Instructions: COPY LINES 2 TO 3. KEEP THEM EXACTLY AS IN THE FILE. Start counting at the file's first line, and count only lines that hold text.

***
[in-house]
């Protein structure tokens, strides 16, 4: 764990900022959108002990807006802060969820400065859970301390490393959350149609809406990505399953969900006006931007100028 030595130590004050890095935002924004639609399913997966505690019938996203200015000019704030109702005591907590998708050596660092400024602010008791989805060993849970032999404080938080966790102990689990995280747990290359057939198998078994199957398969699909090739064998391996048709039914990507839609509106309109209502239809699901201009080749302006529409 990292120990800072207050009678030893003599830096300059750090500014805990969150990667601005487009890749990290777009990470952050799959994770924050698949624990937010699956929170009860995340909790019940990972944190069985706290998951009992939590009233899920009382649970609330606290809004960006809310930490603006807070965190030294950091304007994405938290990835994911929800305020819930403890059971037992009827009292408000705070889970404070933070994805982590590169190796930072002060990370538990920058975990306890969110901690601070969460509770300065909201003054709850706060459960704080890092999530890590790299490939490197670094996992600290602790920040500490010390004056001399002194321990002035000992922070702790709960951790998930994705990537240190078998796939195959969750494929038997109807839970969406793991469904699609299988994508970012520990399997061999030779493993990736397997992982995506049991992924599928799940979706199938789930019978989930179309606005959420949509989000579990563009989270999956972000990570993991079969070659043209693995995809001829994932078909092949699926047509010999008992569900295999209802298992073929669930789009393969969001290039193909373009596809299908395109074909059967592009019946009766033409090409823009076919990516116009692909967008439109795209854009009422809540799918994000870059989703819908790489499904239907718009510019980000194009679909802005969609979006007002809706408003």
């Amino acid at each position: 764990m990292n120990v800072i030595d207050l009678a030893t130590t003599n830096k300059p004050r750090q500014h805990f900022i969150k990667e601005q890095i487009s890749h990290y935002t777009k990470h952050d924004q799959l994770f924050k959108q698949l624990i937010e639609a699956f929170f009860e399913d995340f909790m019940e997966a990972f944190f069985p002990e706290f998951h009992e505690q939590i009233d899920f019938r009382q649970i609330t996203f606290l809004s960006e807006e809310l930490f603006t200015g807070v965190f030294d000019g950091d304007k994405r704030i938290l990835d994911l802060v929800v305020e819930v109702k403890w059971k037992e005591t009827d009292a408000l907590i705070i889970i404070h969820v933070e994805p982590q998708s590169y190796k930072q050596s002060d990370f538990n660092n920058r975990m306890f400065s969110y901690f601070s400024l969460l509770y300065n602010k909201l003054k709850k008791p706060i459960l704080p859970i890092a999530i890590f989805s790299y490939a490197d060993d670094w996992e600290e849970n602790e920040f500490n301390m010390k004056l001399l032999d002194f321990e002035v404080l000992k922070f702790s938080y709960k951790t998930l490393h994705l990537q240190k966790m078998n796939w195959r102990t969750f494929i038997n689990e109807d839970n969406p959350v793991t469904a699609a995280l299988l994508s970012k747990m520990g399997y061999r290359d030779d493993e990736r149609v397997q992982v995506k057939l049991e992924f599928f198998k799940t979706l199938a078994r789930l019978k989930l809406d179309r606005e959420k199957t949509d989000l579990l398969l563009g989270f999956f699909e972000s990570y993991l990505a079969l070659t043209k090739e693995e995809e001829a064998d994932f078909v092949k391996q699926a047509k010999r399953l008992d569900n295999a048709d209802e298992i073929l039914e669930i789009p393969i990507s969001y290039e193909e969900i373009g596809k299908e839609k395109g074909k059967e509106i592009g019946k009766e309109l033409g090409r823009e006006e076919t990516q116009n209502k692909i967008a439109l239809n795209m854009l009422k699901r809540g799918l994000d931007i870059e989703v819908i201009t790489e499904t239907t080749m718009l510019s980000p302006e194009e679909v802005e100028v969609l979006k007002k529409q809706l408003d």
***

């Protein structure tokens, strides 16, 4: 764990900022959108002990807006802060969820400065859970301390490393959350149609809406990505399953969900006006931007100028 030595130590004050890095935002924004639609399913997966505690019938996203200015000019704030109702005591907590998708050596660092400024602010008791989805060993849970032999404080938080966790102990689990995280747990290359057939198998078994199957398969699909090739064998391996048709039914990507839609509106309109209502239809699901201009080749302006529409 990292120990800072207050009678030893003599830096300059750090500014805990969150990667601005487009890749990290777009990470952050799959994770924050698949624990937010699956929170009860995340909790019940990972944190069985706290998951009992939590009233899920009382649970609330606290809004960006809310930490603006807070965190030294950091304007994405938290990835994911929800305020819930403890059971037992009827009292408000705070889970404070933070994805982590590169190796930072002060990370538990920058975990306890969110901690601070969460509770300065909201003054709850706060459960704080890092999530890590790299490939490197670094996992600290602790920040500490010390004056001399002194321990002035000992922070702790709960951790998930994705990537240190078998796939195959969750494929038997109807839970969406793991469904699609299988994508970012520990399997061999030779493993990736397997992982995506049991992924599928799940979706199938789930019978989930179309606005959420949509989000579990563009989270999956972000990570993991079969070659043209693995995809001829994932078909092949699926047509010999008992569900295999209802298992073929669930789009393969969001290039193909373009596809299908395109074909059967592009019946009766033409090409823009076919990516116009692909967008439109795209854009009422809540799918994000870059989703819908790489499904239907718009510019980000194009679909802005969609979006007002809706408003």
């Amino acid at each position: 764990m990292n120990v800072i030595d207050l009678a030893t130590t003599n830096k300059p004050r750090q500014h805990f900022i969150k990667e601005q890095i487009s890749h990290y935002t777009k990470h952050d924004q799959l994770f924050k959108q698949l624990i937010e639609a699956f929170f009860e399913d995340f909790m019940e997966a990972f944190f069985p002990e706290f998951h009992e505690q939590i009233d899920f019938r009382q649970i609330t996203f606290l809004s960006e807006e809310l930490f603006t200015g807070v965190f030294d000019g950091d304007k994405r704030i938290l990835d994911l802060v929800v305020e819930v109702k403890w059971k037992e005591t009827d009292a408000l907590i705070i889970i404070h969820v933070e994805p982590q998708s590169y190796k930072q050596s002060d990370f538990n660092n920058r975990m306890f400065s969110y901690f601070s400024l969460l509770y300065n602010k909201l003054k709850k008791p706060i459960l704080p859970i890092a999530i890590f989805s790299y490939a490197d060993d670094w996992e600290e849970n602790e920040f500490n301390m010390k004056l001399l032999d002194f321990e002035v404080l000992k922070f702790s938080y709960k951790t998930l490393h994705l990537q240190k966790m078998n796939w195959r102990t969750f494929i038997n689990e109807d839970n969406p959350v793991t469904a699609a995280l299988l994508s970012k747990m520990g399997y061999r290359d030779d493993e990736r149609v397997q992982v995506k057939l049991e992924f599928f198998k799940t979706l199938a078994r789930l019978k989930l809406d179309r606005e959420k199957t949509d989000l579990l398969l563009g989270f999956f699909e972000s990570y993991l990505a079969l070659t043209k090739e693995e995809e001829a064998d994932f078909v092949k391996q699926a047509k010999r399953l008992d569900n295999a048709d209802e298992i073929l039914e669930i789009p393969i990507s969001y290039e193909e969900i373009g596809k299908e839609k395109g074909k059967e509106i592009g019946k009766e309109l033409g090409r823009e006006e076919t990516q116009n209502k692909i967008a439109l239809n795209m854009l009422k699901r809540g799918l994000d931007i870059e989703v819908i201009t790489e499904t239907t080749m718009l510019s980000p302006e194009e679909v802005e100028v969609l979006k007002k529409q809706l408003d």